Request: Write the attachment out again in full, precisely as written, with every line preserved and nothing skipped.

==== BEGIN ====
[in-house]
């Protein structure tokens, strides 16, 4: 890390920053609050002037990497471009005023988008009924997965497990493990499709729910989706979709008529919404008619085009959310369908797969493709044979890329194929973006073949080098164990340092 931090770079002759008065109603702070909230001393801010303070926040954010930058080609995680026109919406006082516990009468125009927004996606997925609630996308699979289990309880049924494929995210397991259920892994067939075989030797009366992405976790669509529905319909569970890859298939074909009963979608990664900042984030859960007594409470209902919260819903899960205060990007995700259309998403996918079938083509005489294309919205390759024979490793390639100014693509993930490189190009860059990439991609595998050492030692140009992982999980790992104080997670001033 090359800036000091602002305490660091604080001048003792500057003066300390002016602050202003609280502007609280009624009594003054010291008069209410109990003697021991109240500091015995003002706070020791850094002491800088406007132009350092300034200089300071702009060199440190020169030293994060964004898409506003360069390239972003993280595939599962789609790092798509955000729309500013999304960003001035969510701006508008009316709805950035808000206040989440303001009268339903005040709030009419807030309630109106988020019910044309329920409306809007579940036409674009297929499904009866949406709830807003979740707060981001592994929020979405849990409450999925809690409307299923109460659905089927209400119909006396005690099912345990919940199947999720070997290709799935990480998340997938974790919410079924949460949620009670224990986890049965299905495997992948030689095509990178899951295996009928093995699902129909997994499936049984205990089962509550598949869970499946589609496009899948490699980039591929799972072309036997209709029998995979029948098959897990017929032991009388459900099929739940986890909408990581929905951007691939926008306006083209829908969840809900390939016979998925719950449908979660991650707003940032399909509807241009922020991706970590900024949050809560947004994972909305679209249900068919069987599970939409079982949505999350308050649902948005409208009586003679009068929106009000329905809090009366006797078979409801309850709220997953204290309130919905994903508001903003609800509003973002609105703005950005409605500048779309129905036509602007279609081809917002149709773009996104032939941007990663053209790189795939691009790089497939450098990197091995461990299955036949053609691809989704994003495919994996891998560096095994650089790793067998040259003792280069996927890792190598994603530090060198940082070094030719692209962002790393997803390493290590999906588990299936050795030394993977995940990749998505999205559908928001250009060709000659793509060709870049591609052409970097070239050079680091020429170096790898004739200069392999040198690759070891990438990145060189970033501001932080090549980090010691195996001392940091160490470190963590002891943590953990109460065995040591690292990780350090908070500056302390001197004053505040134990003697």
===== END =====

[in-house]
């Protein structure tokens, strides 16, 4: 890390920053609050002037990497471009005023988008009924997965497990493990499709729910989706979709008529919404008619085009959310369908797969493709044979890329194929973006073949080098164990340092 931090770079002759008065109603702070909230001393801010303070926040954010930058080609995680026109919406006082516990009468125009927004996606997925609630996308699979289990309880049924494929995210397991259920892994067939075989030797009366992405976790669509529905319909569970890859298939074909009963979608990664900042984030859960007594409470209902919260819903899960205060990007995700259309998403996918079938083509005489294309919205390759024979490793390639100014693509993930490189190009860059990439991609595998050492030692140009992982999980790992104080997670001033 090359800036000091602002305490660091604080001048003792500057003066300390002016602050202003609280502007609280009624009594003054010291008069209410109990003697021991109240500091015995003002706070020791850094002491800088406007132009350092300034200089300071702009060199440190020169030293994060964004898409506003360069390239972003993280595939599962789609790092798509955000729309500013999304960003001035969510701006508008009316709805950035808000206040989440303001009268339903005040709030009419807030309630109106988020019910044309329920409306809007579940036409674009297929499904009866949406709830807003979740707060981001592994929020979405849990409450999925809690409307299923109460659905089927209400119909006396005690099912345990919940199947999720070997290709799935990480998340997938974790919410079924949460949620009670224990986890049965299905495997992948030689095509990178899951295996009928093995699902129909997994499936049984205990089962509550598949869970499946589609496009899948490699980039591929799972072309036997209709029998995979029948098959897990017929032991009388459900099929739940986890909408990581929905951007691939926008306006083209829908969840809900390939016979998925719950449908979660991650707003940032399909509807241009922020991706970590900024949050809560947004994972909305679209249900068919069987599970939409079982949505999350308050649902948005409208009586003679009068929106009000329905809090009366006797078979409801309850709220997953204290309130919905994903508001903003609800509003973002609105703005950005409605500048779309129905036509602007279609081809917002149709773009996104032939941007990663053209790189795939691009790089497939450098990197091995461990299955036949053609691809989704994003495919994996891998560096095994650089790793067998040259003792280069996927890792190598994603530090060198940082070094030719692209962002790393997803390493290590999906588990299936050795030394993977995940990749998505999205559908928001250009060709000659793509060709870049591609052409970097070239050079680091020429170096790898004739200069392999040198690759070891990438990145060189970033501001932080090549980090010691195996001392940091160490470190963590002891943590953990109460065995040591690292990780350090908070500056302390001197004053505040134990003697």